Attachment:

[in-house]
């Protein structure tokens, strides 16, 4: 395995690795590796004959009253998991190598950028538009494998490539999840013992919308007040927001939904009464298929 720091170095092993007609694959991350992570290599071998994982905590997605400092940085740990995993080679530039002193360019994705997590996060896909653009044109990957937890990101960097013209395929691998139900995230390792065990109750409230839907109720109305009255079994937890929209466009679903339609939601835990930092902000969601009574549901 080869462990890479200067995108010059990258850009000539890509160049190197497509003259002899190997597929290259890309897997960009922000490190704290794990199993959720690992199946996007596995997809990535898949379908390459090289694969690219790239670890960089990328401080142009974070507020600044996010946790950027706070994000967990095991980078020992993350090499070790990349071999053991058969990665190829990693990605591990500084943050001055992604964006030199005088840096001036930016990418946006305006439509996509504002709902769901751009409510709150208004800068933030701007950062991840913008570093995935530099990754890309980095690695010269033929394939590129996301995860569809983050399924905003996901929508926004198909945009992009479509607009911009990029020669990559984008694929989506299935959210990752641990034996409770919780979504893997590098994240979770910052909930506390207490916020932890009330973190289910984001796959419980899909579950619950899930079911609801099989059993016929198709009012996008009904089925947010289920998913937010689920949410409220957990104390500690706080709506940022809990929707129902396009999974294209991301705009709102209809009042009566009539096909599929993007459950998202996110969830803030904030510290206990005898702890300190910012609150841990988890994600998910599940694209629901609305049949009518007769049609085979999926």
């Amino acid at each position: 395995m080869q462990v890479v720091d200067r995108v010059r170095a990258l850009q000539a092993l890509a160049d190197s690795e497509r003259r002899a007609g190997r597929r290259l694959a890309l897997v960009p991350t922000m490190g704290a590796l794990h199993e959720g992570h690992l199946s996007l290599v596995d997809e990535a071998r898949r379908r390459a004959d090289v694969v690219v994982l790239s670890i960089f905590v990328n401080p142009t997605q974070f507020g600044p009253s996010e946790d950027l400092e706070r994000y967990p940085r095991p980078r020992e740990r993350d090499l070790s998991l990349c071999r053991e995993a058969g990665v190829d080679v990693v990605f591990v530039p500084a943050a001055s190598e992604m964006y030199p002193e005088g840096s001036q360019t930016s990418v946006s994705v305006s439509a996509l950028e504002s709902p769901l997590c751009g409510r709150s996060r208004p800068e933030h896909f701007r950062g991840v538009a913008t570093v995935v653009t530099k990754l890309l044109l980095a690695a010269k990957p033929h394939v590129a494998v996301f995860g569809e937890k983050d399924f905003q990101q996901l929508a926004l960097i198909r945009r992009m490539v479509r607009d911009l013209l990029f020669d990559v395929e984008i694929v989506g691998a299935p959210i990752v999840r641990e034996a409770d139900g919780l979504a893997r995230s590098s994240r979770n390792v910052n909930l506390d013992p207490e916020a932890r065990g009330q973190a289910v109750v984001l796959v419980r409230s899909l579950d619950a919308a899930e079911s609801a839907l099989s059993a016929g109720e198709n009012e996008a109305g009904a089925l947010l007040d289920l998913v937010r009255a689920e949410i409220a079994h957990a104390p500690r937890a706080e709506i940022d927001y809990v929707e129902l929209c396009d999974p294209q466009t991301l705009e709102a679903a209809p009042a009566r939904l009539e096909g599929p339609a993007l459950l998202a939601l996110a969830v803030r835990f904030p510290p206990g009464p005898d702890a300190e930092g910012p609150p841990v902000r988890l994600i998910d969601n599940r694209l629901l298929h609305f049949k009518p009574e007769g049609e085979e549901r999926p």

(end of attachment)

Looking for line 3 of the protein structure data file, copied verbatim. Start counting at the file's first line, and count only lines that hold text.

């Amino acid at each position: 395995m080869q462990v890479v720091d200067r995108v010059r170095a990258l850009q000539a092993l890509a160049d190197s690795e497509r003259r002899a007609g190997r597929r290259l694959a890309l897997v960009p991350t922000m490190g704290a590796l794990h199993e959720g992570h690992l199946s996007l290599v596995d997809e990535a071998r898949r379908r390459a004959d090289v694969v690219v994982l790239s670890i960089f905590v990328n401080p142009t997605q974070f507020g600044p009253s996010e946790d950027l400092e706070r994000y967990p940085r095991p980078r020992e740990r993350d090499l070790s998991l990349c071999r053991e995993a058969g990665v190829d080679v990693v990605f591990v530039p500084a943050a001055s190598e992604m964006y030199p002193e005088g840096s001036q360019t930016s990418v946006s994705v305006s439509a996509l950028e504002s709902p769901l997590c751009g409510r709150s996060r208004p800068e933030h896909f701007r950062g991840v538009a913008t570093v995935v653009t530099k990754l890309l044109l980095a690695a010269k990957p033929h394939v590129a494998v996301f995860g569809e937890k983050d399924f905003q990101q996901l929508a926004l960097i198909r945009r992009m490539v479509r607009d911009l013209l990029f020669d990559v395929e984008i694929v989506g691998a299935p959210i990752v999840r641990e034996a409770d139900g919780l979504a893997r995230s590098s994240r979770n390792v910052n909930l506390d013992p207490e916020a932890r065990g009330q973190a289910v109750v984001l796959v419980r409230s899909l579950d619950a919308a899930e079911s609801a839907l099989s059993a016929g109720e198709n009012e996008a109305g009904a089925l947010l007040d289920l998913v937010r009255a689920e949410i409220a079994h957990a104390p500690r937890a706080e709506i940022d927001y809990v929707e129902l929209c396009d999974p294209q466009t991301l705009e709102a679903a209809p009042a009566r939904l009539e096909g599929p339609a993007l459950l998202a939601l996110a969830v803030r835990f904030p510290p206990g009464p005898d702890a300190e930092g910012p609150p841990v902000r988890l994600i998910d969601n599940r694209l629901l298929h609305f049949k009518p009574e007769g049609e085979e549901r999926p």